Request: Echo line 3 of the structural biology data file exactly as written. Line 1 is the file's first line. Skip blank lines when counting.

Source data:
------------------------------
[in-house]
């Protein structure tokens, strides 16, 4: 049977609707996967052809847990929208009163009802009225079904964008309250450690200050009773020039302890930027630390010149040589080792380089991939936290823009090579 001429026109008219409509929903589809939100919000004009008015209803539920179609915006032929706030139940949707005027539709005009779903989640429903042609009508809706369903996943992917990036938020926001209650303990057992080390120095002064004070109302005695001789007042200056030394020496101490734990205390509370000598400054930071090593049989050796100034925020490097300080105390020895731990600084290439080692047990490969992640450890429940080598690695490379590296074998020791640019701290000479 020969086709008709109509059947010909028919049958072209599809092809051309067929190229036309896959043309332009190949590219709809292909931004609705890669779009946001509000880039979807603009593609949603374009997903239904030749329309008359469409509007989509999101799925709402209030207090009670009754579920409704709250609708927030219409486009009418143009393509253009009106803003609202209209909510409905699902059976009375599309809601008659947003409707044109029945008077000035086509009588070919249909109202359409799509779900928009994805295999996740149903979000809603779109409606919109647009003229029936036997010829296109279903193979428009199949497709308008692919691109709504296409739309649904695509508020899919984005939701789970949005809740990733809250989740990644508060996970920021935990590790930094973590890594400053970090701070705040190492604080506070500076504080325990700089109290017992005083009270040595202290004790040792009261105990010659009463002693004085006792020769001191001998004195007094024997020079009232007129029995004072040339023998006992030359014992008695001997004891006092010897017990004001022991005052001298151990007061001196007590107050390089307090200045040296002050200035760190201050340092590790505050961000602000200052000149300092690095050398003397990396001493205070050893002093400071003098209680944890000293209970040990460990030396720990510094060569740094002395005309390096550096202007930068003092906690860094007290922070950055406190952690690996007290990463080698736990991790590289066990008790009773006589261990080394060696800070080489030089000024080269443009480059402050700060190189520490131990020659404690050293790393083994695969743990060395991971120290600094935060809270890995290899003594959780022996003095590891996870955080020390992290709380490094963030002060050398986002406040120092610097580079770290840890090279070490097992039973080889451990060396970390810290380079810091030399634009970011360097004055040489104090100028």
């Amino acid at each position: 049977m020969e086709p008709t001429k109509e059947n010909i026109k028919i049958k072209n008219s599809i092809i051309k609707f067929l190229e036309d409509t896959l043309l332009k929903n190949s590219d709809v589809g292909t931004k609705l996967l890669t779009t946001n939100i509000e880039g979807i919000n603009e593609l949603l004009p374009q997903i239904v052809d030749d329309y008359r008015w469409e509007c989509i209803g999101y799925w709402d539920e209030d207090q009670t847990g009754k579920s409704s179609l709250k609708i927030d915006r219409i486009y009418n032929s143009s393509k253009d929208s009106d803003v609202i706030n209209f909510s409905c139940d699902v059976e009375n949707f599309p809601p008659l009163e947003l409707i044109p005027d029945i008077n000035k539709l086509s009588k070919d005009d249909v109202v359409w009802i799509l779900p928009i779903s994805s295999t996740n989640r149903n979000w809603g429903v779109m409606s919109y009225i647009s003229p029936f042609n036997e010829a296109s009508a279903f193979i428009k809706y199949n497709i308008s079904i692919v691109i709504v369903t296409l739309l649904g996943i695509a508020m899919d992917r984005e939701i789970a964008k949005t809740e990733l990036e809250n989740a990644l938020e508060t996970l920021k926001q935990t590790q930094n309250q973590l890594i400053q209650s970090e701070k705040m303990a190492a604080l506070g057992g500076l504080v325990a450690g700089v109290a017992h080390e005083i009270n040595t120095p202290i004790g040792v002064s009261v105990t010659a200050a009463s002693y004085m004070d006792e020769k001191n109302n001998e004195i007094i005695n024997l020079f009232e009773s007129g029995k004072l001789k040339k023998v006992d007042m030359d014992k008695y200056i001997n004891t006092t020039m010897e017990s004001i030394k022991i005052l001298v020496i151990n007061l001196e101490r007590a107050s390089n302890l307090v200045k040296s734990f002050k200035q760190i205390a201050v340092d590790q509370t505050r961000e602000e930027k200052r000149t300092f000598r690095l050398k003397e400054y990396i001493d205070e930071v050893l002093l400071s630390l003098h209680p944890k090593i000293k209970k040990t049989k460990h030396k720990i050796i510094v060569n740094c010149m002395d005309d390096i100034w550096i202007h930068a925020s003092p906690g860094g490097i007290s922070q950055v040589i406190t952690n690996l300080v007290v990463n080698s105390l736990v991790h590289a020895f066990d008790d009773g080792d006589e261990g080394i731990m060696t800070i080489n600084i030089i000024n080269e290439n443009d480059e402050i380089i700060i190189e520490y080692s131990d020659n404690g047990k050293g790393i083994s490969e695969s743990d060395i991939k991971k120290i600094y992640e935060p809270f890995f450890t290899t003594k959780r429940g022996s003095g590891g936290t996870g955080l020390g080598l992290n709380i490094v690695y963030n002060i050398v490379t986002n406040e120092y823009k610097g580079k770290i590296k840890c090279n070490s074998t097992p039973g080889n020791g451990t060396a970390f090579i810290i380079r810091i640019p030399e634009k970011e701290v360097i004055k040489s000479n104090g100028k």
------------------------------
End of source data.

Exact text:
């Amino acid at each position: 049977m020969e086709p008709t001429k109509e059947n010909i026109k028919i049958k072209n008219s599809i092809i051309k609707f067929l190229e036309d409509t896959l043309l332009k929903n190949s590219d709809v589809g292909t931004k609705l996967l890669t779009t946001n939100i509000e880039g979807i919000n603009e593609l949603l004009p374009q997903i239904v052809d030749d329309y008359r008015w469409e509007c989509i209803g999101y799925w709402d539920e209030d207090q009670t847990g009754k579920s409704s179609l709250k609708i927030d915006r219409i486009y009418n032929s143009s393509k253009d929208s009106d803003v609202i706030n209209f909510s409905c139940d699902v059976e009375n949707f599309p809601p008659l009163e947003l409707i044109p005027d029945i008077n000035k539709l086509s009588k070919d005009d249909v109202v359409w009802i799509l779900p928009i779903s994805s295999t996740n989640r149903n979000w809603g429903v779109m409606s919109y009225i647009s003229p029936f042609n036997e010829a296109s009508a279903f193979i428009k809706y199949n497709i308008s079904i692919v691109i709504v369903t296409l739309l649904g996943i695509a508020m899919d992917r984005e939701i789970a964008k949005t809740e990733l990036e809250n989740a990644l938020e508060t996970l920021k926001q935990t590790q930094n309250q973590l890594i400053q209650s970090e701070k705040m303990a190492a604080l506070g057992g500076l504080v325990a450690g700089v109290a017992h080390e005083i009270n040595t120095p202290i004790g040792v002064s009261v105990t010659a200050a009463s002693y004085m004070d006792e020769k001191n109302n001998e004195i007094i005695n024997l020079f009232e009773s007129g029995k004072l001789k040339k023998v006992d007042m030359d014992k008695y200056i001997n004891t006092t020039m010897e017990s004001i030394k022991i005052l001298v020496i151990n007061l001196e101490r007590a107050s390089n302890l307090v200045k040296s734990f002050k200035q760190i205390a201050v340092d590790q509370t505050r961000e602000e930027k200052r000149t300092f000598r690095l050398k003397e400054y990396i001493d205070e930071v050893l002093l400071s630390l003098h209680p944890k090593i000293k209970k040990t049989k460990h030396k720990i050796i510094v060569n740094c010149m002395d005309d390096i100034w550096i202007h930068a925020s003092p906690g860094g490097i007290s922070q950055v040589i406190t952690n690996l300080v007290v990463n080698s105390l736990v991790h590289a020895f066990d008790d009773g080792d006589e261990g080394i731990m060696t800070i080489n600084i030089i000024n080269e290439n443009d480059e402050i380089i700060i190189e520490y080692s131990d020659n404690g047990k050293g790393i083994s490969e695969s743990d060395i991939k991971k120290i600094y992640e935060p809270f890995f450890t290899t003594k959780r429940g022996s003095g590891g936290t996870g955080l020390g080598l992290n709380i490094v690695y963030n002060i050398v490379t986002n406040e120092y823009k610097g580079k770290i590296k840890c090279n070490s074998t097992p039973g080889n020791g451990t060396a970390f090579i810290i380079r810091i640019p030399e634009k970011e701290v360097i004055k040489s000479n104090g100028k």